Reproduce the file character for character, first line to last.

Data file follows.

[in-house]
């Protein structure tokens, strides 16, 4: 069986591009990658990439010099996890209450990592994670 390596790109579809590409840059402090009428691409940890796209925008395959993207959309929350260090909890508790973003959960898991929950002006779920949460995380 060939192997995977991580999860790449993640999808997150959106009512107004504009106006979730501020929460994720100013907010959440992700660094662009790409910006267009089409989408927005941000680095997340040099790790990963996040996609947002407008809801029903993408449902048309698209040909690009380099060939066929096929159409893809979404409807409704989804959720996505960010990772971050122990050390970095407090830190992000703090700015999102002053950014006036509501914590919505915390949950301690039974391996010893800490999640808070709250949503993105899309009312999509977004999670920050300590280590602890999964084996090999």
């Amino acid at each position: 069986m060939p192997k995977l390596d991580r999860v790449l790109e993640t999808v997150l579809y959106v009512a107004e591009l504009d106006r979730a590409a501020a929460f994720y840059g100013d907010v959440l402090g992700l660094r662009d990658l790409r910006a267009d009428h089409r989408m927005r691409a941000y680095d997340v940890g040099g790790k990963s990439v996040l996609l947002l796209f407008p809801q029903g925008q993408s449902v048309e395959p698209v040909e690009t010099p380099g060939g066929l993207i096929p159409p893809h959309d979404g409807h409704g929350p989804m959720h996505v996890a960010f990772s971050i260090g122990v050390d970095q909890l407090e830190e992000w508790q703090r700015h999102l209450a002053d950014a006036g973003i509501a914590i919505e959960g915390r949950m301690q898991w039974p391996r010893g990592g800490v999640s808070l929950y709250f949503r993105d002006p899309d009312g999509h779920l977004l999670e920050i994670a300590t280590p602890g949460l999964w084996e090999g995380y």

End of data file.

[in-house]
């Protein structure tokens, strides 16, 4: 069986591009990658990439010099996890209450990592994670 390596790109579809590409840059402090009428691409940890796209925008395959993207959309929350260090909890508790973003959960898991929950002006779920949460995380 060939192997995977991580999860790449993640999808997150959106009512107004504009106006979730501020929460994720100013907010959440992700660094662009790409910006267009089409989408927005941000680095997340040099790790990963996040996609947002407008809801029903993408449902048309698209040909690009380099060939066929096929159409893809979404409807409704989804959720996505960010990772971050122990050390970095407090830190992000703090700015999102002053950014006036509501914590919505915390949950301690039974391996010893800490999640808070709250949503993105899309009312999509977004999670920050300590280590602890999964084996090999």
């Amino acid at each position: 069986m060939p192997k995977l390596d991580r999860v790449l790109e993640t999808v997150l579809y959106v009512a107004e591009l504009d106006r979730a590409a501020a929460f994720y840059g100013d907010v959440l402090g992700l660094r662009d990658l790409r910006a267009d009428h089409r989408m927005r691409a941000y680095d997340v940890g040099g790790k990963s990439v996040l996609l947002l796209f407008p809801q029903g925008q993408s449902v048309e395959p698209v040909e690009t010099p380099g060939g066929l993207i096929p159409p893809h959309d979404g409807h409704g929350p989804m959720h996505v996890a960010f990772s971050i260090g122990v050390d970095q909890l407090e830190e992000w508790q703090r700015h999102l209450a002053d950014a006036g973003i509501a914590i919505e959960g915390r949950m301690q898991w039974p391996r010893g990592g800490v999640s808070l929950y709250f949503r993105d002006p899309d009312g999509h779920l977004l999670e920050i994670a300590t280590p602890g949460l999964w084996e090999g995380y």